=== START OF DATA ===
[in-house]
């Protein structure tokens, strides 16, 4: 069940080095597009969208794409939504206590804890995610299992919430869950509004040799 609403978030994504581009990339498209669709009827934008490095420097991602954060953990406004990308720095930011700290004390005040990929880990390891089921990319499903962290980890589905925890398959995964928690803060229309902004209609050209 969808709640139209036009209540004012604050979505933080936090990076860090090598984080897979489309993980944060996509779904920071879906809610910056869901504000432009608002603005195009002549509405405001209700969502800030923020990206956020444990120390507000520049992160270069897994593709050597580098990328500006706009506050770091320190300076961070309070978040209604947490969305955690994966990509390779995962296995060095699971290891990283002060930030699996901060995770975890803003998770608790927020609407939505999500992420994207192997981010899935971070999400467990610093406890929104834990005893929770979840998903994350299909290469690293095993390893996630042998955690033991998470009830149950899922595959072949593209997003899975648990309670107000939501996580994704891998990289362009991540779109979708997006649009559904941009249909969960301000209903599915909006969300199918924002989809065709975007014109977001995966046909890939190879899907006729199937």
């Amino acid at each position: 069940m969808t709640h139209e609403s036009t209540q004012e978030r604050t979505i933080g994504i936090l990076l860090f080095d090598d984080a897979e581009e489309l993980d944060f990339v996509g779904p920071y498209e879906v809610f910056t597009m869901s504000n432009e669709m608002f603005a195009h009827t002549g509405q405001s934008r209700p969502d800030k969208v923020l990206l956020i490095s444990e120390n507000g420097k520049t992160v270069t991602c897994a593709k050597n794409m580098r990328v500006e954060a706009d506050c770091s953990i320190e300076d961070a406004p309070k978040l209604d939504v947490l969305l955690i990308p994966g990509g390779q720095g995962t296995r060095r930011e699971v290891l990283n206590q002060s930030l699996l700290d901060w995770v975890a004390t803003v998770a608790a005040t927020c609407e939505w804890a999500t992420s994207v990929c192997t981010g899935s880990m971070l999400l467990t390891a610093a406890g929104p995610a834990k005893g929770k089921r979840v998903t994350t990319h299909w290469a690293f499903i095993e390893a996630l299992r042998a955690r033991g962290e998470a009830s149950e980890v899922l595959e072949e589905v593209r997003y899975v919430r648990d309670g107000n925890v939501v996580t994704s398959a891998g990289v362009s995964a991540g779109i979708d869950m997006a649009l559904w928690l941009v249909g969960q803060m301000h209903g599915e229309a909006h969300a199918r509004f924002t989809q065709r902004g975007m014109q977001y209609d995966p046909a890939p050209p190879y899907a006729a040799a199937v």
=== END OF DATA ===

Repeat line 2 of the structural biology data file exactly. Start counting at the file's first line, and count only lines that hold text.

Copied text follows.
């Protein structure tokens, strides 16, 4: 069940080095597009969208794409939504206590804890995610299992919430869950509004040799 609403978030994504581009990339498209669709009827934008490095420097991602954060953990406004990308720095930011700290004390005040990929880990390891089921990319499903962290980890589905925890398959995964928690803060229309902004209609050209 969808709640139209036009209540004012604050979505933080936090990076860090090598984080897979489309993980944060996509779904920071879906809610910056869901504000432009608002603005195009002549509405405001209700969502800030923020990206956020444990120390507000520049992160270069897994593709050597580098990328500006706009506050770091320190300076961070309070978040209604947490969305955690994966990509390779995962296995060095699971290891990283002060930030699996901060995770975890803003998770608790927020609407939505999500992420994207192997981010899935971070999400467990610093406890929104834990005893929770979840998903994350299909290469690293095993390893996630042998955690033991998470009830149950899922595959072949593209997003899975648990309670107000939501996580994704891998990289362009991540779109979708997006649009559904941009249909969960301000209903599915909006969300199918924002989809065709975007014109977001995966046909890939190879899907006729199937």